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Data Envelopment Analysis: From Normative to Descriptive Performance Evaluation

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Nadia Vazquez Novoa

The question of modern performance evaluation has been extensively discussed in the literature, leading to a call for models including non-optimizing behaviors of decision makers and non-financial performance criteria. A promising management instrument is data envelopment analysis (DEA), which enables the aggregation of financial and non-financial indicators into a single measure. This work contributes to a better understanding of DEA from two perspectives: (i) it offers a normative solution to the zero-value weight problem and (ii) it provides the first experimental results on behavioral DEA based on an original taxonomy of cognitive biases related to performance evaluation. Behavioral DEA is a completely new research area which yields plenty of research opportunities.

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7. Summary and future research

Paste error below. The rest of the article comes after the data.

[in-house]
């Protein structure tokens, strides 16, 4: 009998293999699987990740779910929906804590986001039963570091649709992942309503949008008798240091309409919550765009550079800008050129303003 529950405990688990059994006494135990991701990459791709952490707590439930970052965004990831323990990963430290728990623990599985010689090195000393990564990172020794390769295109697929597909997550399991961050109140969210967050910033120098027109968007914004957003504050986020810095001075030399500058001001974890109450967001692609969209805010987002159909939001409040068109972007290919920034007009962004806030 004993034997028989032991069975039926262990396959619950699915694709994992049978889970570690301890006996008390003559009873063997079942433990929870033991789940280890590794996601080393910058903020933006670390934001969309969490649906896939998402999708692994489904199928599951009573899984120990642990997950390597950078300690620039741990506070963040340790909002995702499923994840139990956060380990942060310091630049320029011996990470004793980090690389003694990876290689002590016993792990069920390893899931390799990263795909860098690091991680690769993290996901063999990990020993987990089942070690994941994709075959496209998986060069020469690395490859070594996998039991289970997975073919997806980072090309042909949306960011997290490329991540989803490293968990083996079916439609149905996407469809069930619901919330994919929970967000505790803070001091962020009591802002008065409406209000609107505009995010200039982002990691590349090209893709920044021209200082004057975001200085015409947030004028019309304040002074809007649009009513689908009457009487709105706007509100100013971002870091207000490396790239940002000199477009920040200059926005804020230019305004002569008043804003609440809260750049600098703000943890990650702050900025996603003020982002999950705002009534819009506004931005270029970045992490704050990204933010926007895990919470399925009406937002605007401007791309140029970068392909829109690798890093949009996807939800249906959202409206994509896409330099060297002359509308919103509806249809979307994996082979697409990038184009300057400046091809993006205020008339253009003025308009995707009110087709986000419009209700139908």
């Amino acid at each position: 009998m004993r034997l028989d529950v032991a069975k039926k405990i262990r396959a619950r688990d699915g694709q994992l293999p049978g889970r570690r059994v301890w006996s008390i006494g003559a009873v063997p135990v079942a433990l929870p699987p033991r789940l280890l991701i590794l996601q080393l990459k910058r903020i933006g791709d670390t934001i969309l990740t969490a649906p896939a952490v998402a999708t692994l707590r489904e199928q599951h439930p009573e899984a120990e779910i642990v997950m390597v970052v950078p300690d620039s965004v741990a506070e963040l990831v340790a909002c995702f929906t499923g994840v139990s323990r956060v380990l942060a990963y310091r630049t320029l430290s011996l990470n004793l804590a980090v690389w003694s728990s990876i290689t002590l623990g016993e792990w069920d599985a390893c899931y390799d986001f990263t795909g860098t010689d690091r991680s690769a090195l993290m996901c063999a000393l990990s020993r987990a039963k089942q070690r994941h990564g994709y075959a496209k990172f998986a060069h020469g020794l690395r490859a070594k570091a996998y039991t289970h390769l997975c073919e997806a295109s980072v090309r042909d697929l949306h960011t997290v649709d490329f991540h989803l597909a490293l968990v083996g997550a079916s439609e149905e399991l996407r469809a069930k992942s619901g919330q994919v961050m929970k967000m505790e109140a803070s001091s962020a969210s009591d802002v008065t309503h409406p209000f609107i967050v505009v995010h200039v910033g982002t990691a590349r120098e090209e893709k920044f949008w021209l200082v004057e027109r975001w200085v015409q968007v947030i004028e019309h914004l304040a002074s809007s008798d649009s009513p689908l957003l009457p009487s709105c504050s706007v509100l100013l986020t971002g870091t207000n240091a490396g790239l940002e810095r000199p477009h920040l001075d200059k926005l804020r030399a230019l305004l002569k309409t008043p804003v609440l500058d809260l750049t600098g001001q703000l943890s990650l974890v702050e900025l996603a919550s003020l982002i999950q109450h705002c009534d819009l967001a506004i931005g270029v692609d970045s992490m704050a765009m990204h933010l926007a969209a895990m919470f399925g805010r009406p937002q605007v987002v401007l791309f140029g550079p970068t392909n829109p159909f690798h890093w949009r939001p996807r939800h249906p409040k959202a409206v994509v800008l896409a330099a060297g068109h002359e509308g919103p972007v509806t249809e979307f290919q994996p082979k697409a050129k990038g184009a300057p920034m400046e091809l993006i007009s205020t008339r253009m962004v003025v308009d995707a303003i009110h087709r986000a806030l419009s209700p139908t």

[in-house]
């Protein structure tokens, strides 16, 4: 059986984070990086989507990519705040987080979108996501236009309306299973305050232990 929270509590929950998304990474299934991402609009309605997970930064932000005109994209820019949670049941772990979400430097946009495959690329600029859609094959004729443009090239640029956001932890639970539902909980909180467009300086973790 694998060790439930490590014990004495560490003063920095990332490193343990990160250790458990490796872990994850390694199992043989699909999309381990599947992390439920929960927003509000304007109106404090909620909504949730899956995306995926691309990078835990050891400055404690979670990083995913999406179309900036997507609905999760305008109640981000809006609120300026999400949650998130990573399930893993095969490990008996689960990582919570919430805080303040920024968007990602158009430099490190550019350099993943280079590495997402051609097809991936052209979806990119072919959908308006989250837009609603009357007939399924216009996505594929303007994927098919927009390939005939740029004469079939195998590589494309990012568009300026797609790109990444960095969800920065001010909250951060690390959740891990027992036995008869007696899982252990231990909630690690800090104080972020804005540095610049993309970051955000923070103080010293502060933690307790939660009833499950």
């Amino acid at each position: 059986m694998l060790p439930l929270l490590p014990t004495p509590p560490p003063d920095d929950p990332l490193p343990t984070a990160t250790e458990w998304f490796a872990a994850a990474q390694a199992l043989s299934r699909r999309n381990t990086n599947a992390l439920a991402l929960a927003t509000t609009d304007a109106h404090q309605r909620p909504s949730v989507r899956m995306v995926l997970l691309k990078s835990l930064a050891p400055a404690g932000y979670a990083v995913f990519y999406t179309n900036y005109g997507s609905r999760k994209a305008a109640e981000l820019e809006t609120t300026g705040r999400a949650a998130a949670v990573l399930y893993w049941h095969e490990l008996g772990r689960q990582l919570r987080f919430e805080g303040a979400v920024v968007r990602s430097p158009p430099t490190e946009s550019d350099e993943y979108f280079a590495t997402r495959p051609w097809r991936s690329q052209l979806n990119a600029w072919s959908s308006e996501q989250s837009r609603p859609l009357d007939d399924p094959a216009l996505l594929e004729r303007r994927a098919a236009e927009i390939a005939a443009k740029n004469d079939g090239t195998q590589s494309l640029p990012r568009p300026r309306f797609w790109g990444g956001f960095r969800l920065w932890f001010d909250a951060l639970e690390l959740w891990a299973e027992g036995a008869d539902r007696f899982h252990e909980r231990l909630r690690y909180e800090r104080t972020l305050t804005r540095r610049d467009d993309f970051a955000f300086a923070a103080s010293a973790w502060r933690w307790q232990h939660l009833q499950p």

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7.   Summary and future research

Performance evaluation, traditionally influenced by the paradigm of the homo oeconomicus and based on simple, aggregate, and short-term financial measures, has been called to major changes: (i) to accept the idea of a decision maker with limited capacity and a non-optimizing behavior and (ii) to consider additional non-financial performance criteria. The first change requires a movement from a normative to a descriptive performance evaluation, consistent with the advances made in BAR and also in BOM and BOR. The second change offers a number of benefits, but also some challenges, e.g., the data aggregation of non-financial data. One alternative for coping with the aggregation challenge is offered by DEA, which aggregates financial and non-financial performance criteria into a single efficiency score. This instrument, despite being highly accepted in the academic world, is still not broadly used in the management area.

Based on the definition of Little (1970/2004) about the requirements of a management tool, it has been hypothesized that DEA has two main limitations to overcome in order to be more easily accepted by the management. The first one is of normative character and states that DEA is not always robust from a managerial perspective, e.g., when the efficiency score of one DMU is maximized by ignoring a factor in which the DMU under analysis has a comparative weakness (zero-value weight). The second drawback is from a descriptive character and it refers to the question whether DEA results...

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